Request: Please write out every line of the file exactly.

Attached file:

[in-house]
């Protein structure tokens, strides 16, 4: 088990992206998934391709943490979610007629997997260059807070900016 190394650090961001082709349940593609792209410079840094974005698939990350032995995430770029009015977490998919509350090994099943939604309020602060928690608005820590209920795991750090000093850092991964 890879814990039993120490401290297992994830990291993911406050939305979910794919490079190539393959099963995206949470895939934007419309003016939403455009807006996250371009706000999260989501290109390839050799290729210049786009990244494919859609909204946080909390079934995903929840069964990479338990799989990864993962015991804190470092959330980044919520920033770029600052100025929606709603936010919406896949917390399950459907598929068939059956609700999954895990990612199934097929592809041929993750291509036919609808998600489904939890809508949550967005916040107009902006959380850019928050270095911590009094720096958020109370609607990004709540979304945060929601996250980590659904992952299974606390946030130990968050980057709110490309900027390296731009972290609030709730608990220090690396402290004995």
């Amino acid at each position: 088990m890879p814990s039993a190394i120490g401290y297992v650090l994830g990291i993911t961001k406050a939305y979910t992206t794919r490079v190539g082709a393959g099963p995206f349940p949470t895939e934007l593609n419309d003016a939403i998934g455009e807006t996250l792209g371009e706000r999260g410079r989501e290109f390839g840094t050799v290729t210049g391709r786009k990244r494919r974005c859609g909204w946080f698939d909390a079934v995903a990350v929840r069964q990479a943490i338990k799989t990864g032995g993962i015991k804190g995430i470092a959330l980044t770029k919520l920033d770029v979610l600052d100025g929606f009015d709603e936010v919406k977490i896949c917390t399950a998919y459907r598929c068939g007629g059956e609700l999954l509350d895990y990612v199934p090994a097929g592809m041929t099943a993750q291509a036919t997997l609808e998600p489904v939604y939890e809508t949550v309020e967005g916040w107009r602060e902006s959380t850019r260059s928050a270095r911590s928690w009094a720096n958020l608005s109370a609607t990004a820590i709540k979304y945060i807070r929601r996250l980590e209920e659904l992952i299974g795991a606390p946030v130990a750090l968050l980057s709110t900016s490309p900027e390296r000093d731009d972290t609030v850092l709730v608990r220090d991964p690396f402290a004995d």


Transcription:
[in-house]
């Protein structure tokens, strides 16, 4: 088990992206998934391709943490979610007629997997260059807070900016 190394650090961001082709349940593609792209410079840094974005698939990350032995995430770029009015977490998919509350090994099943939604309020602060928690608005820590209920795991750090000093850092991964 890879814990039993120490401290297992994830990291993911406050939305979910794919490079190539393959099963995206949470895939934007419309003016939403455009807006996250371009706000999260989501290109390839050799290729210049786009990244494919859609909204946080909390079934995903929840069964990479338990799989990864993962015991804190470092959330980044919520920033770029600052100025929606709603936010919406896949917390399950459907598929068939059956609700999954895990990612199934097929592809041929993750291509036919609808998600489904939890809508949550967005916040107009902006959380850019928050270095911590009094720096958020109370609607990004709540979304945060929601996250980590659904992952299974606390946030130990968050980057709110490309900027390296731009972290609030709730608990220090690396402290004995």
């Amino acid at each position: 088990m890879p814990s039993a190394i120490g401290y297992v650090l994830g990291i993911t961001k406050a939305y979910t992206t794919r490079v190539g082709a393959g099963p995206f349940p949470t895939e934007l593609n419309d003016a939403i998934g455009e807006t996250l792209g371009e706000r999260g410079r989501e290109f390839g840094t050799v290729t210049g391709r786009k990244r494919r974005c859609g909204w946080f698939d909390a079934v995903a990350v929840r069964q990479a943490i338990k799989t990864g032995g993962i015991k804190g995430i470092a959330l980044t770029k919520l920033d770029v979610l600052d100025g929606f009015d709603e936010v919406k977490i896949c917390t399950a998919y459907r598929c068939g007629g059956e609700l999954l509350d895990y990612v199934p090994a097929g592809m041929t099943a993750q291509a036919t997997l609808e998600p489904v939604y939890e809508t949550v309020e967005g916040w107009r602060e902006s959380t850019r260059s928050a270095r911590s928690w009094a720096n958020l608005s109370a609607t990004a820590i709540k979304y945060i807070r929601r996250l980590e209920e659904l992952i299974g795991a606390p946030v130990a750090l968050l980057s709110t900016s490309p900027e390296r000093d731009d972290t609030v850092l709730v608990r220090d991964p690396f402290a004995d």